Understanding (and Fixing) the Right of Fixation in Copyright Law
62 J. Copyright Soc'y USA 385 (2015)
59 Pages Posted: 31 Mar 2014 Last revised: 29 Mar 2016
Date Written: March 29, 2014
In 1994, the United States established laws prohibiting the making and distribution of “bootleg” recordings of live music concerts. While strongly criticized by many commentators, these provisions establishing a “right of fixation” for musicians have been upheld against repeated constitutional challenges.
This article proposes a new constitutional analysis of the anti-bootleg provisions, different from any provided to date by courts or commentators. In this analysis, some components of the anti-bootleg provisions should be treated as copyright law while other provisions are clearly outside the scope of the Copyright Clause, requiring another basis for Congressional action. The provisions that fall squarely within the Copyright Clause must – contrary to the courts – be amended to restrict protection to “Limited Times” and with copyright’s core exceptions and limitations. As to the other provisions -- the true prohibitions on fixation -- this article proposes that instead of the jejune Commerce Clause versus Copyright Clause debate we should look to the Necessary and Proper Clause as the best basis for Congressional power.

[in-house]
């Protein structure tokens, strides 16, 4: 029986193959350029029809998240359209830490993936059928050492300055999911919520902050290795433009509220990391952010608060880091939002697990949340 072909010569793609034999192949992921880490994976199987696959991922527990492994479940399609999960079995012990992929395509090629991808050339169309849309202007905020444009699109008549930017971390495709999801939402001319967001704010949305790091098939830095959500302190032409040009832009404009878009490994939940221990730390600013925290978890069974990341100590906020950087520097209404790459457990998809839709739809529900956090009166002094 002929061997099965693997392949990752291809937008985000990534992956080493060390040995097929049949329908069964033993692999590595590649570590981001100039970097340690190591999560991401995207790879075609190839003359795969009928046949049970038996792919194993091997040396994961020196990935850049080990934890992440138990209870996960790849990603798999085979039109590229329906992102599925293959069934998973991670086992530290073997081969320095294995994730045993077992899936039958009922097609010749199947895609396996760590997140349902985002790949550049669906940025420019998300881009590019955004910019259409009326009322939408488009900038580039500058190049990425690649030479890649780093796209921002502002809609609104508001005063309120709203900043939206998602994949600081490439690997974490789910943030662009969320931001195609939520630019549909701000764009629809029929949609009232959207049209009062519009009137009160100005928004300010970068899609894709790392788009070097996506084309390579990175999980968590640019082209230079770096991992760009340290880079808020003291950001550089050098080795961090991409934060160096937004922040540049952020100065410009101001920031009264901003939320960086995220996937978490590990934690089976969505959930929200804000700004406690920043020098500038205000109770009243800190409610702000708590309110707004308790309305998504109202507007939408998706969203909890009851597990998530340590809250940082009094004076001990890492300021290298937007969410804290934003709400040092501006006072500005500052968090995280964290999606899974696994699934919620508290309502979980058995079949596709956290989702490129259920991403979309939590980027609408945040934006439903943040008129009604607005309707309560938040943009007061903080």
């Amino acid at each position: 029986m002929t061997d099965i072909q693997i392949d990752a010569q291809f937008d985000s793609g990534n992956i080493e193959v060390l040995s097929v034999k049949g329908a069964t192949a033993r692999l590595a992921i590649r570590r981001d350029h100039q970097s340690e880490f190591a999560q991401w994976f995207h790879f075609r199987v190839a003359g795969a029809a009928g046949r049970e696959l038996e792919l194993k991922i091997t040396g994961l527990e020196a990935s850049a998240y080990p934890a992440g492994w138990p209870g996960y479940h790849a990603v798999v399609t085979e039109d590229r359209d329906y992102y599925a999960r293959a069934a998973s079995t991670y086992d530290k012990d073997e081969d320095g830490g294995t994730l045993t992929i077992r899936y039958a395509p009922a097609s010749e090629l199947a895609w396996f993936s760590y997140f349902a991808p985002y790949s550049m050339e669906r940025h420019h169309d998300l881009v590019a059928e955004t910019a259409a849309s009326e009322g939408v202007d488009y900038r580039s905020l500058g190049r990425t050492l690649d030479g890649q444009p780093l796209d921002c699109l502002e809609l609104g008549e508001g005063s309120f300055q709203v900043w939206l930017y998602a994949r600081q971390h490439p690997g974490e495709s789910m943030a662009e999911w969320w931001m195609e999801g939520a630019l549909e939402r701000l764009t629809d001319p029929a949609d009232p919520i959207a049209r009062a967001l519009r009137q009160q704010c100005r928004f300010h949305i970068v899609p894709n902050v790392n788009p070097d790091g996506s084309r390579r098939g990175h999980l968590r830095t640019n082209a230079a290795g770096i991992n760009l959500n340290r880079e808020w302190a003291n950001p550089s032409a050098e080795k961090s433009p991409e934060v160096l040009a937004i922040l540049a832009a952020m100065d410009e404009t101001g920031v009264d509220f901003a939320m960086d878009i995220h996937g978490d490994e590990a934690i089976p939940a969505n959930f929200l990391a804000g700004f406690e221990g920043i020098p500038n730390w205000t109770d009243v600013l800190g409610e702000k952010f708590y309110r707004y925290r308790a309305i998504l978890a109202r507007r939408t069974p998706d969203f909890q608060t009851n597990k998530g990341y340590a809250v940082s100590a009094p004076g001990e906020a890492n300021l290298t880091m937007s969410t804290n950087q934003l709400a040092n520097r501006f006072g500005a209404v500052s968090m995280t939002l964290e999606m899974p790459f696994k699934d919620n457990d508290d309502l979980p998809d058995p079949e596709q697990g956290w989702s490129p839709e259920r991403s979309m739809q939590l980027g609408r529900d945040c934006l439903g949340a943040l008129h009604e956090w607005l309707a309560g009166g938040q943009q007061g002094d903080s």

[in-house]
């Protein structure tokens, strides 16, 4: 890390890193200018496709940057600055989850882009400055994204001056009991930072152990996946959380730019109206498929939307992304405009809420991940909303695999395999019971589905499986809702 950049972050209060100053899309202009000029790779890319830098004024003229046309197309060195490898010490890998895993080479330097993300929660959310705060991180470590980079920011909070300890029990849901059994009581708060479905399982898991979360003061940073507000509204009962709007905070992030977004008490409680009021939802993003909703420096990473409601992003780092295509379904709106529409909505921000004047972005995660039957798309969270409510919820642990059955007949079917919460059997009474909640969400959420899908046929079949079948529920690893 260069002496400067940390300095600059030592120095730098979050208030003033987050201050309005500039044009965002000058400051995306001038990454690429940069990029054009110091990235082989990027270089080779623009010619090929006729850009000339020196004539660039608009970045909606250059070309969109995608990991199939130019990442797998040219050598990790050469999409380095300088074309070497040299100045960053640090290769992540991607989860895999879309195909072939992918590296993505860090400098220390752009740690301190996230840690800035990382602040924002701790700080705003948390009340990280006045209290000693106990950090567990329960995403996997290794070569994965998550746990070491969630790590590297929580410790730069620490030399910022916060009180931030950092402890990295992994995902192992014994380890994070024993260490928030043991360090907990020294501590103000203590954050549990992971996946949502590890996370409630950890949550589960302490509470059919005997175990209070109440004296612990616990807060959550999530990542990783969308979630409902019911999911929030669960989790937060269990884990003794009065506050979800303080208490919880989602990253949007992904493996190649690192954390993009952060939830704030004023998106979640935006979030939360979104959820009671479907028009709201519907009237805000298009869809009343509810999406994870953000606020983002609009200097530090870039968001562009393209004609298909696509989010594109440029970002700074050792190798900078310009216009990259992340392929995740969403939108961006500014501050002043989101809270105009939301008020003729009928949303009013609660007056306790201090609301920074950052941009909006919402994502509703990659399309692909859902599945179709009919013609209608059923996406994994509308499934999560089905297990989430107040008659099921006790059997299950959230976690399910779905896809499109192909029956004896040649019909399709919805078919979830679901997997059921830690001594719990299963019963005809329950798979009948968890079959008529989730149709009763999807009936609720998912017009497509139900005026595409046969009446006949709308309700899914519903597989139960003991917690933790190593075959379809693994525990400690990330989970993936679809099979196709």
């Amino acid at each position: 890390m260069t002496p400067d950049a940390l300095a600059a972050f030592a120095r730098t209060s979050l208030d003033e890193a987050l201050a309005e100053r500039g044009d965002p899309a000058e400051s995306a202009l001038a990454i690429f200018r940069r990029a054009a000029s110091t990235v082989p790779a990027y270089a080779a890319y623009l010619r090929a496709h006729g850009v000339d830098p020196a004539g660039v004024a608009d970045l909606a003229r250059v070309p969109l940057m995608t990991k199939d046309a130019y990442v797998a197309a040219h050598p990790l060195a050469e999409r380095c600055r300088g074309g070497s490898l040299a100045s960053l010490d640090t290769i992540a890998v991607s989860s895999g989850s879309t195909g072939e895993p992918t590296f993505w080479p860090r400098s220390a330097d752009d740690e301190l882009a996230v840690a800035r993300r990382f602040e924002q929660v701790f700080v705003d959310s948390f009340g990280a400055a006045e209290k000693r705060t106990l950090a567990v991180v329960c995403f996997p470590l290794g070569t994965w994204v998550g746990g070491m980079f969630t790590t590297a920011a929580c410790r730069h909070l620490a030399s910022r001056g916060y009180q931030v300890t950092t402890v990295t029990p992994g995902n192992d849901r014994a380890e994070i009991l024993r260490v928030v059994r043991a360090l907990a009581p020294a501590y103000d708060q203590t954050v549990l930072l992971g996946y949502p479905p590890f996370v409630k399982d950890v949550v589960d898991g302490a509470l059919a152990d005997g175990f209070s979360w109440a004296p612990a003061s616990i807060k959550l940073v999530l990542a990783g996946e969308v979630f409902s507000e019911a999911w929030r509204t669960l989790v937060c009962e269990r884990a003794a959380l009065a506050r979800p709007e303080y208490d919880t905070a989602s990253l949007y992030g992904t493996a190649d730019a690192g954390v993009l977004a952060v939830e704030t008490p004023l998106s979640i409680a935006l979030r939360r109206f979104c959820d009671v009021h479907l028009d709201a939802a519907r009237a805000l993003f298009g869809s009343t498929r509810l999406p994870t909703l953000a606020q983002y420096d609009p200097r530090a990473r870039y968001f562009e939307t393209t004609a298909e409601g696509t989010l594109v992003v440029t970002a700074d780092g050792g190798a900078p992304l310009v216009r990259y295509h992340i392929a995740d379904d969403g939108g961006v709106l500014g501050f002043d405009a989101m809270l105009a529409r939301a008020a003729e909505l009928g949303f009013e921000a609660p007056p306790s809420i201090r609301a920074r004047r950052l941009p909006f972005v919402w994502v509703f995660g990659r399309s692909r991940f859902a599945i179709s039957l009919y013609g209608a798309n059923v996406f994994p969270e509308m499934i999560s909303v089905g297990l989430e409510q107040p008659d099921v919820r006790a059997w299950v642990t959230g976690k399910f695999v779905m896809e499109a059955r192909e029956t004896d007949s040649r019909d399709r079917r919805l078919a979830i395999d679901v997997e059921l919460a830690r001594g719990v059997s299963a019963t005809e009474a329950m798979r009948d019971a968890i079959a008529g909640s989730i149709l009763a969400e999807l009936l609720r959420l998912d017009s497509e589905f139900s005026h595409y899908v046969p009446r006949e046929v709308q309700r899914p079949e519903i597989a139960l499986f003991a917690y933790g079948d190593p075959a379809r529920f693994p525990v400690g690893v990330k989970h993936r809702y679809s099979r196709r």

Reconsideration of these issues is highly relevant because the 2012 completion of the Beijing Treaty on Audiovisual Performances means that the United States should now extend the same "right of fixation" protection to dramatic and choreographic performers. This article shows how this can be done with minimal amendment of the law, producing a balanced, improved set of anti-bootleg provisions.
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